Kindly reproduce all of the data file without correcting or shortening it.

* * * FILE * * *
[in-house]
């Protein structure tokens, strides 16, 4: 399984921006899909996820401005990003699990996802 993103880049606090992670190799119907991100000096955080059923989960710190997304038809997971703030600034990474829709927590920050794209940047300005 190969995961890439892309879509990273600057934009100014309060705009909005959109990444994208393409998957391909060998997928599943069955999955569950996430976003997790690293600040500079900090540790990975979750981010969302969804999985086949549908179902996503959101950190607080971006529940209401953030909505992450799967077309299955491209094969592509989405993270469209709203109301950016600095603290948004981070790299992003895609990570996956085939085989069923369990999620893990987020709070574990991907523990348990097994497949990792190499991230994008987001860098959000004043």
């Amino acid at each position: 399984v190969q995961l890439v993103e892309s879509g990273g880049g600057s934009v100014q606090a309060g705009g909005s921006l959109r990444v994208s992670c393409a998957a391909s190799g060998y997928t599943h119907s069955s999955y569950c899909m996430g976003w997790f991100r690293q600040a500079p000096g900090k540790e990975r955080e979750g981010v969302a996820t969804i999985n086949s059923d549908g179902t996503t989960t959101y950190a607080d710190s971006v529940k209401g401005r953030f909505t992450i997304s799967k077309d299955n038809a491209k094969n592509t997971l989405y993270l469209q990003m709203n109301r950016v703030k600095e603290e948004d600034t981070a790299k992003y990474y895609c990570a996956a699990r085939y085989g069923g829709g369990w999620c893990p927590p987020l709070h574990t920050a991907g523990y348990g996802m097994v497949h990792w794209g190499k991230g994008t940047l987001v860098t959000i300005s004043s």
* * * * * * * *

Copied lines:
[in-house]
């Protein structure tokens, strides 16, 4: 399984921006899909996820401005990003699990996802 993103880049606090992670190799119907991100000096955080059923989960710190997304038809997971703030600034990474829709927590920050794209940047300005 190969995961890439892309879509990273600057934009100014309060705009909005959109990444994208393409998957391909060998997928599943069955999955569950996430976003997790690293600040500079900090540790990975979750981010969302969804999985086949549908179902996503959101950190607080971006529940209401953030909505992450799967077309299955491209094969592509989405993270469209709203109301950016600095603290948004981070790299992003895609990570996956085939085989069923369990999620893990987020709070574990991907523990348990097994497949990792190499991230994008987001860098959000004043």
């Amino acid at each position: 399984v190969q995961l890439v993103e892309s879509g990273g880049g600057s934009v100014q606090a309060g705009g909005s921006l959109r990444v994208s992670c393409a998957a391909s190799g060998y997928t599943h119907s069955s999955y569950c899909m996430g976003w997790f991100r690293q600040a500079p000096g900090k540790e990975r955080e979750g981010v969302a996820t969804i999985n086949s059923d549908g179902t996503t989960t959101y950190a607080d710190s971006v529940k209401g401005r953030f909505t992450i997304s799967k077309d299955n038809a491209k094969n592509t997971l989405y993270l469209q990003m709203n109301r950016v703030k600095e603290e948004d600034t981070a790299k992003y990474y895609c990570a996956a699990r085939y085989g069923g829709g369990w999620c893990p927590p987020l709070h574990t920050a991907g523990y348990g996802m097994v497949h990792w794209g190499k991230g994008t940047l987001v860098t959000i300005s004043s």